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Gratitude for Caregivers

Posted By Linda Roszak Burton, Thursday, April 11, 2019

Gratitude Heals

John Henry Jowett quote says Gratitude is a vaccine, an antitoxin, and an antiseptic. A vaccine against the invasion of a disgruntled attitude. An antitoxin against the poison of fault-finding and grumbling. A soothing antiseptic in the spirit of thanksgiving.

Photo courtesy of Unsplash

When you read the phrase, gratitude for caregivers, what meaning do you apply? Is it a patient expressing gratitude to their caregiver for care and compassion shown to them during a recent health scare or recovery from an illness? Or, do you interpret it as an element of a positive and healthy work culture, where leaders and caregivers express gratitude to each other and their patients—genuinely, frequently, and value-based?

The good news is that it can, and based on research, needs to be interpreted both ways! We would assert that gratitude isn’t limited to any particular individual, profession, setting, or industry. Current research demonstrates that when gratitude is practiced, expressed, and received, the benefits are undeniable, significant, and multifaceted.

The POWER of gratitude:

  • Promotes healing, strengthens our immune system, lowers blood pressure, reduces symptoms of illness, and increases pain thresholds;
  • Motivates philanthropic giving. Being grateful has been found to make us more charitable and giving of our time, treasure, and talents;
  • Creates resilience by fostering greater mental, emotional, and physical health and well-being, for both the caregiver and patient;
  • Improves employee engagement by recognizing the value and contributions of coworkers;
  • Generates more positive social behaviors, buffering against negativity-bias, bolstering civility, respect, and broadening our attention to positive emotions.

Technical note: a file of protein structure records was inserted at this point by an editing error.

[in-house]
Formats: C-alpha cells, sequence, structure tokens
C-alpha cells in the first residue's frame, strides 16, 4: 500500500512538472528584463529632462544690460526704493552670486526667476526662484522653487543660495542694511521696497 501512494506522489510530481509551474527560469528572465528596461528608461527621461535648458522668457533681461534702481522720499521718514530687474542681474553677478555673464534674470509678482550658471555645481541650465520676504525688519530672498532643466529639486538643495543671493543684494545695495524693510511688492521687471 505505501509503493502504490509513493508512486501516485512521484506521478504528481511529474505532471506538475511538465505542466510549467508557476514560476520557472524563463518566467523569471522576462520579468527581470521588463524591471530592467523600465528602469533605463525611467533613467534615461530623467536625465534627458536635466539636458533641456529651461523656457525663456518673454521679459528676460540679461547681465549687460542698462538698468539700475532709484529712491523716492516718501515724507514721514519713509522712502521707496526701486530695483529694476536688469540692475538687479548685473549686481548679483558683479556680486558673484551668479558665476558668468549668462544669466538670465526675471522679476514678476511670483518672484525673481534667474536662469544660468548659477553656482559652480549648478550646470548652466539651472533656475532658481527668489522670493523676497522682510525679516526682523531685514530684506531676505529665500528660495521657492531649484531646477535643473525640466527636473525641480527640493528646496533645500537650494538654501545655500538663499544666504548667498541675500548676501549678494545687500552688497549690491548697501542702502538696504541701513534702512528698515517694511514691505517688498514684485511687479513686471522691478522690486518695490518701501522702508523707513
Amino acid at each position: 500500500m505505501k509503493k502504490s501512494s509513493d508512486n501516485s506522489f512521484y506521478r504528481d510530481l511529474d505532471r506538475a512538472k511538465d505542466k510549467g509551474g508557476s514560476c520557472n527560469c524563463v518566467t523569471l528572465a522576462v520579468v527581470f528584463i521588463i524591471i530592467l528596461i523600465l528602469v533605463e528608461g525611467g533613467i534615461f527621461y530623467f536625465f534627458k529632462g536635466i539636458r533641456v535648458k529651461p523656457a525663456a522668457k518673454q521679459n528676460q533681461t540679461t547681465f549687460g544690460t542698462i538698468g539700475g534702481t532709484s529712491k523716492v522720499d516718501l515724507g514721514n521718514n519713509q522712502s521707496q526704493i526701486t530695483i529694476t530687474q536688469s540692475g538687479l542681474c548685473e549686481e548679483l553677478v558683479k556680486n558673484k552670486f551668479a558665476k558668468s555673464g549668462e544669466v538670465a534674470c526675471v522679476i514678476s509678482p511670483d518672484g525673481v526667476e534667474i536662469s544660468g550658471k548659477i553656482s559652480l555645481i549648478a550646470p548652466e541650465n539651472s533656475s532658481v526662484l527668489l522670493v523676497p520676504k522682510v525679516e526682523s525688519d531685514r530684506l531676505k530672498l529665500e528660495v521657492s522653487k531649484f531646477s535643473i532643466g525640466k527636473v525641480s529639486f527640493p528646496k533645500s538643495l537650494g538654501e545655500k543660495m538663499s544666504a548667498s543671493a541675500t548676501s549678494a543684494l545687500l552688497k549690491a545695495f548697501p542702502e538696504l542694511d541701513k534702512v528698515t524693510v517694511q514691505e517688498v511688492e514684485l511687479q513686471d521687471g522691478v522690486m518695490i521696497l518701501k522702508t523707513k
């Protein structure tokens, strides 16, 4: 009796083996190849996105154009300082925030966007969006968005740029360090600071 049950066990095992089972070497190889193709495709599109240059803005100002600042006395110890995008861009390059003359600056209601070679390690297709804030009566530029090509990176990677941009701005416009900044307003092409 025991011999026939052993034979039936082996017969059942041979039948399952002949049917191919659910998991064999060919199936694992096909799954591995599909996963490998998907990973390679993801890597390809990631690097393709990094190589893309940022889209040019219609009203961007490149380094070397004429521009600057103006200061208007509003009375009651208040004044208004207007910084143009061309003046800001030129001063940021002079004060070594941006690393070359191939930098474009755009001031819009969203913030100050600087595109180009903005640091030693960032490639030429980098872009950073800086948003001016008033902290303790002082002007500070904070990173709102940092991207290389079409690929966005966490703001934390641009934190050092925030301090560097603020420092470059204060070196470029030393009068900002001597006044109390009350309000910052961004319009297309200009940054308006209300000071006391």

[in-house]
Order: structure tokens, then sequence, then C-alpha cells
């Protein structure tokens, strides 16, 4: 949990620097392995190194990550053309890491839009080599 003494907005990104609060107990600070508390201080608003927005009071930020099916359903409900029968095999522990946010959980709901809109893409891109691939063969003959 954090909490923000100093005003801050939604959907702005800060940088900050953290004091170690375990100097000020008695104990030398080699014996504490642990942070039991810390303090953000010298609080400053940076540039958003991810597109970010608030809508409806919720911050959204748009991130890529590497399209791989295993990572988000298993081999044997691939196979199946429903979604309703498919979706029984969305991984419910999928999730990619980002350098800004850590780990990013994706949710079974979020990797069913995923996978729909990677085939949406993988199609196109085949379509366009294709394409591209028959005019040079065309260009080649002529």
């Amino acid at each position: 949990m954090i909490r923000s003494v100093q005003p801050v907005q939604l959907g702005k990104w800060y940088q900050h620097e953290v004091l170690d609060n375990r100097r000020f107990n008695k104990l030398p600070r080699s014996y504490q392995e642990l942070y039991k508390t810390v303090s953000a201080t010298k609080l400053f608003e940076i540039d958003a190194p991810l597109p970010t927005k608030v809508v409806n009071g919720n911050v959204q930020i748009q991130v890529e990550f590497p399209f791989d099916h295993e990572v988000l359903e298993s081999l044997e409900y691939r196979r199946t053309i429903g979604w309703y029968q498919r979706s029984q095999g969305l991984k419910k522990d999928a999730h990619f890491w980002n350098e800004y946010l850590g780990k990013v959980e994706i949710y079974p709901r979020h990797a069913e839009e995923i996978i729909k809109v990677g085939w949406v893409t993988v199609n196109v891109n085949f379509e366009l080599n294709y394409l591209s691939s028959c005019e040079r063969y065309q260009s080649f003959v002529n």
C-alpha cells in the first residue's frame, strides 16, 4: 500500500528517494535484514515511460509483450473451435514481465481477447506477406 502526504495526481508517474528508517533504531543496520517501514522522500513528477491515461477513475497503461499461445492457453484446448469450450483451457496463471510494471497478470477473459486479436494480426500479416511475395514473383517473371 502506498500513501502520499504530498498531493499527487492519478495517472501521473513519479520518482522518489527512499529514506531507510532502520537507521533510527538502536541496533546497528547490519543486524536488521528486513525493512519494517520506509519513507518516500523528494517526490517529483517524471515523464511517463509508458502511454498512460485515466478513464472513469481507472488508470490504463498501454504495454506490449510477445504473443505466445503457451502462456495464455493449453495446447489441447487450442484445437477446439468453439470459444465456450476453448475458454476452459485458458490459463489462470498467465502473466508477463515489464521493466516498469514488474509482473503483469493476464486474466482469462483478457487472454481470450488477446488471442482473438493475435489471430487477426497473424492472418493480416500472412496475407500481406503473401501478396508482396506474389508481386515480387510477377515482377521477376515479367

To read more about these benefits go to Discovering the Health and Wellness Benefits of Gratitude

man suffering from burnout

A Remedy for Burnout

A Google search on the subject of burnout yields 114,000,000 results and counting! Job burnout as defined by the Mayo Clinic is a special type of work-related stress - a state of physical or emotional exhaustion (EE), a sense of reduced personal accomplishment (PA), and a loss of personal identity or depersonalization (DP). This widely accepted definition and the prevalence of burnout in healthcare has given us staggering and sometimes shocking statistics about the negative impact on individuals, teams, and organizations. Even more astounding are studies linking burnout to physician suicides, a higher rate of emotional exhaustion in as much as one-third of all US nurses, and the association between burnout and poor patient safety and quality outcomes, including mortality.

In a 2018 article in STAT, comes an even more disturbing reference to burnout…moral injury! First used to describe soldiers’ responses to their actions in war is now linked to “physicians being unable to provide high-quality care and healing in the context of healthcare.”

The Journal of Nursing Management, recently published a scoping review using the terms gratitude and health professionals. This scoping review consisted of synthesizing and thematically analyzing existing evidence regarding gratitude in healthcare relationships with the specific focus on patients and families expressing gratitude to their health professional. Health professionals were defined as physicians, nurses, patient care teams, and other healthcare providers. This broad review of existing knowledge included empirical and non-empirical literature and was not focused on evaluating the quality of research studies.

beautiful stylized black and white sunburst mosaic with the word imagine in the middle of it

Photo courtesy of Unsplash